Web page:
It is important to understand how dividends (taxable payments to shareholders) fit with your long-term goals.

  • Growth Stocks vs. Value Stocks

    The labels “growth” and “value” reflect different approaches that can be used when making investment decisions.

  • Mutual Fund Taxes

    Mutual fund taxes can be cumbersome, but there are ways to help mitigate the amount of taxes you may owe.

  • Stock

    Before investing in stocks, it is important to understand some of the basics and the risks involved in owning stocks.

  • Zero-Coupon Bonds

    Zero-coupon bonds represent a type of bond that does not pay interest during the life of the bond.

  • Diversification

    An important element to successful investing is to manage investment risk while maintaining the potential for growth.

  • Bonds

    A bond is simply evidence of a debt from a government entity or a corporation and represents a long-term IOU.

  • Bond Ratings

    Bond ratings gauge a bond issuer’s financial ability to repay its promised principal and interest payments.

  • Stock Indexes

    Stock market indexes can be useful benchmarks for gauging the performance of an investment portfolio over time.

  • Mutual Funds vs. Stocks

    The difference between purchasing an individual stock versus shares in a mutual fund to potentially earn dividends.

  • Mutual Funds

    A mutual fund is a collection of stocks, bonds, and other securities with certain benefits and risks.

  • Closed-End Funds

    With closed-end funds, investors pool their money together to purchase a professionally managed portfolio of stocks and/or bonds.

  • Mutual Fund Loads

    It’s important to understand mutual fund loads, or sales charges, and exactly what they entail so you can make informed investing decisions.

  • Annuities

    An annuity is a flexible financial vehicle that can help protect against the risk of living a long time because it provides an option for a lifetime income.

  • Asset Allocation

    Asset allocation is a method used to help manage investment risk; it does not guarantee a profit or protect against investment loss.

  • College Investment Options

    Starting to invest early for college and remaining consistent can help investors reach their goals.

  • Dollar-Cost Averaging

    Dollar-cost averaging involves investing a set amount of money on a regular basis, regardless of market conditions.

Cash Management

  • Cash Management Basics

    A sound cash management program uses a disciplined approach: accounting, analysis, allocation, and adjustment.

  • Doubling Your Money

    Before making investment decisions, it is helpful to determine the real rate of return on the investment.

  • Money Market Funds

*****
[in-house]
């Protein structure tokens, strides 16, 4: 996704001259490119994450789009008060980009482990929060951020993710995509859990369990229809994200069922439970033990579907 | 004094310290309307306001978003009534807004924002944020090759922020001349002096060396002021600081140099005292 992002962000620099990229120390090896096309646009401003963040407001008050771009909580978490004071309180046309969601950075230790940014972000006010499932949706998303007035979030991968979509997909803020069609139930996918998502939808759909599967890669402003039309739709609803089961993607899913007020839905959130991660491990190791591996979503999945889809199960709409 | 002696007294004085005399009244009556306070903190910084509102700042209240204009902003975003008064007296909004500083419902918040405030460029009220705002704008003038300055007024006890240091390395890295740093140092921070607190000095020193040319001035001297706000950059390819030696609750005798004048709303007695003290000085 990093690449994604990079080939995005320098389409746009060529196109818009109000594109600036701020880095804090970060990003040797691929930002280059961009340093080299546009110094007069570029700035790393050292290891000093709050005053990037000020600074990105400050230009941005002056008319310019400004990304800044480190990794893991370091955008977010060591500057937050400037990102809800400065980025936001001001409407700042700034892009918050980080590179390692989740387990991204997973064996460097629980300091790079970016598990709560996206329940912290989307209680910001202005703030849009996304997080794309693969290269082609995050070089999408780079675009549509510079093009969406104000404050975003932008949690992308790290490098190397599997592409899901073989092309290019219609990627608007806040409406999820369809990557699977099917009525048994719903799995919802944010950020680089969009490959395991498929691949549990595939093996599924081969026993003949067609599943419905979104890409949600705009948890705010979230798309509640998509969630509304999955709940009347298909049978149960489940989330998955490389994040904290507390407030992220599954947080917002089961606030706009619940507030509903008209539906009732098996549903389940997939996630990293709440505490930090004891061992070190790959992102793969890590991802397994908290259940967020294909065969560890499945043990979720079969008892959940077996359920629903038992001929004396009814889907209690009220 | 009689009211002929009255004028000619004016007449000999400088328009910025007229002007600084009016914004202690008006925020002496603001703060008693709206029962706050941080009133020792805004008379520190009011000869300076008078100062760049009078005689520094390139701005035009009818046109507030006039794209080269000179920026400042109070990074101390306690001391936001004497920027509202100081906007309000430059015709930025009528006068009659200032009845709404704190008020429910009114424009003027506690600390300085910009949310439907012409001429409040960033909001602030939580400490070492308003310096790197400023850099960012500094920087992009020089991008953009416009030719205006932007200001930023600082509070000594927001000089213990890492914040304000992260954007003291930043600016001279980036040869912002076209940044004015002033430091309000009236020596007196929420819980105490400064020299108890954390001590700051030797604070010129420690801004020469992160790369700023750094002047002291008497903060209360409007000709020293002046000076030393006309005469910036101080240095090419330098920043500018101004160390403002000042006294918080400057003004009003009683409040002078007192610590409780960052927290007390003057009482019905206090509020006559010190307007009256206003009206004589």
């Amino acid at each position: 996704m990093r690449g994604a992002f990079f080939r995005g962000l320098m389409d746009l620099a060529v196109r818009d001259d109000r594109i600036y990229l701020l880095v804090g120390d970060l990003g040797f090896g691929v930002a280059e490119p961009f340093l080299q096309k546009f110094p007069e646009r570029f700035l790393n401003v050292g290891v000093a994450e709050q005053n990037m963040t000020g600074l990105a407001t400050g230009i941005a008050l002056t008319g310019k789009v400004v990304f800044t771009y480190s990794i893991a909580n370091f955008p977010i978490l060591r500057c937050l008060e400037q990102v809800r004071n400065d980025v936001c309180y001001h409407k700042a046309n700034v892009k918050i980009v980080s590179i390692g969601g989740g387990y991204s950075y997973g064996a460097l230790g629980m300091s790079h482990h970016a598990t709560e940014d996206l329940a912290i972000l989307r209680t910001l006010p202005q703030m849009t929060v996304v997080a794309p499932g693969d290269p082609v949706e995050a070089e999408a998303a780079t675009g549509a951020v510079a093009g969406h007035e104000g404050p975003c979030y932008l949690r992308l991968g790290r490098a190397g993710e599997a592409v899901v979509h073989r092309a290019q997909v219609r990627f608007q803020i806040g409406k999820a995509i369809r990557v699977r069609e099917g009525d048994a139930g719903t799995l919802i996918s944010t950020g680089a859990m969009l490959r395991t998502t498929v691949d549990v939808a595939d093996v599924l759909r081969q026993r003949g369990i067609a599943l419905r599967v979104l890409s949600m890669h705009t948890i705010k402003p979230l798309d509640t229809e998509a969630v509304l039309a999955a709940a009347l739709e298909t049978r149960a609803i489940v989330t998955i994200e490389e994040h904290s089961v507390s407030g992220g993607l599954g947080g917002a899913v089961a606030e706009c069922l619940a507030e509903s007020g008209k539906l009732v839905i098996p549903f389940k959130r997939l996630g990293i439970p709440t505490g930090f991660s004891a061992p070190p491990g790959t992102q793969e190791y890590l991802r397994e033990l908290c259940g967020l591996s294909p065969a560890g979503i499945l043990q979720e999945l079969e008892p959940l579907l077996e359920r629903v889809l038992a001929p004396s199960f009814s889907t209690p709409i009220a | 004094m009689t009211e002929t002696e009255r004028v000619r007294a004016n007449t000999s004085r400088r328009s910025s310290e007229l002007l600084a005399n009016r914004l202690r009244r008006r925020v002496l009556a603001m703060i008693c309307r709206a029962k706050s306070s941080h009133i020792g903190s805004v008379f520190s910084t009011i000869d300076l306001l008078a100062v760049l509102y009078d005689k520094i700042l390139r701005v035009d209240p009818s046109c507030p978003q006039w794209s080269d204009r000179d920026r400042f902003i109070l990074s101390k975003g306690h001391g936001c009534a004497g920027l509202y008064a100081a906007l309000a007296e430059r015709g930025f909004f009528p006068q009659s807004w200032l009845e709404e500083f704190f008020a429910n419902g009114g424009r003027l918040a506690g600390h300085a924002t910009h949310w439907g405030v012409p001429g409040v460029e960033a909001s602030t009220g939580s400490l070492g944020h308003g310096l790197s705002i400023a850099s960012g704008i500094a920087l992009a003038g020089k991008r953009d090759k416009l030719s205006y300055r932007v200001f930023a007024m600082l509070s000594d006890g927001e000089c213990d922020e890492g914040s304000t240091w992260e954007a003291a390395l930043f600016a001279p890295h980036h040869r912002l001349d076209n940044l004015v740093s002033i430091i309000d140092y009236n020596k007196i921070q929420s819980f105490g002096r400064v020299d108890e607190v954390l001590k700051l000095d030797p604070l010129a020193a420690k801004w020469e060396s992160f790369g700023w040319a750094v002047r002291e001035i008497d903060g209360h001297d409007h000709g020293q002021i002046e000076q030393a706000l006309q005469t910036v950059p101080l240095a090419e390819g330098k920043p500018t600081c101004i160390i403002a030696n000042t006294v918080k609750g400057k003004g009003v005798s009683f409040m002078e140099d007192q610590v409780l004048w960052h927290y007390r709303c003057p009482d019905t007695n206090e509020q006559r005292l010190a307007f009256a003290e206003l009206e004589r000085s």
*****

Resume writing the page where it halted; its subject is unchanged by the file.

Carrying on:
Money market funds can be a highly liquid and effective cash management tool.

  • Biweekly Mortgages

    Biweekly mortgage payments can have a dramatic effect on the amount of interest homeowners have to pay.

  • Smart Financing Ideas

    Here are some smart ways to refinance your home.

  • College Financial Aid

    It's important to understand the options, such as financial aid grant programs, when having to pay for college.

  • Home Equity Loans

    Shifting some debt to a home equity loan, which typically allows interest payments to be tax deductible, could have its advantages.

Risk Management

  • Why Purchase Life Insurance

    If you have a family who relies on your income, it is important to have life insurance protection.

  • Annuities as an Insurance Product

    An annuity is a contract between you and an insurance company to pay you future income in exchange for premiums you pay.

  • Life Insurance for Business Owners

    Company-owned life insurance is one way to help protect a business from financial problems caused by the death of a key employee.

  • Split-Dollar Life Insurance

    Split-dollar life insurance is an arrangement to purchase and fund life insurance between two parties.

  • Last-Survivor Life Insurance

    Couples who want to help protect their legacy from estate taxes could consider last-survivor life insurance.

  • Disability Income Insurance for Business Owners

    As a business owner, a disability can create an economic hardship putting both your personal finances and business at risk.

  • Insurance Claims

    When it is time to make an insurance claim, it helps if you are familiar with your policies and the steps you should take to file a claim.

  • Insuring Your Future

    To help you choose insurance wisely, determine how much coverage and what kind of policy is best for your situation.

  • Assessing Disability Income Insurance

    Knowing the basics of a disability income insurance policy is a good first step toward protecting your family.

  • Evaluating Insurance Companies

    Using a financially sound insurance company is an important part of ensuring your family’s financial security.

  • Medicare Coverage

    Medicare is the federal health insurance program for those persons age 65 and over. But what does it cover?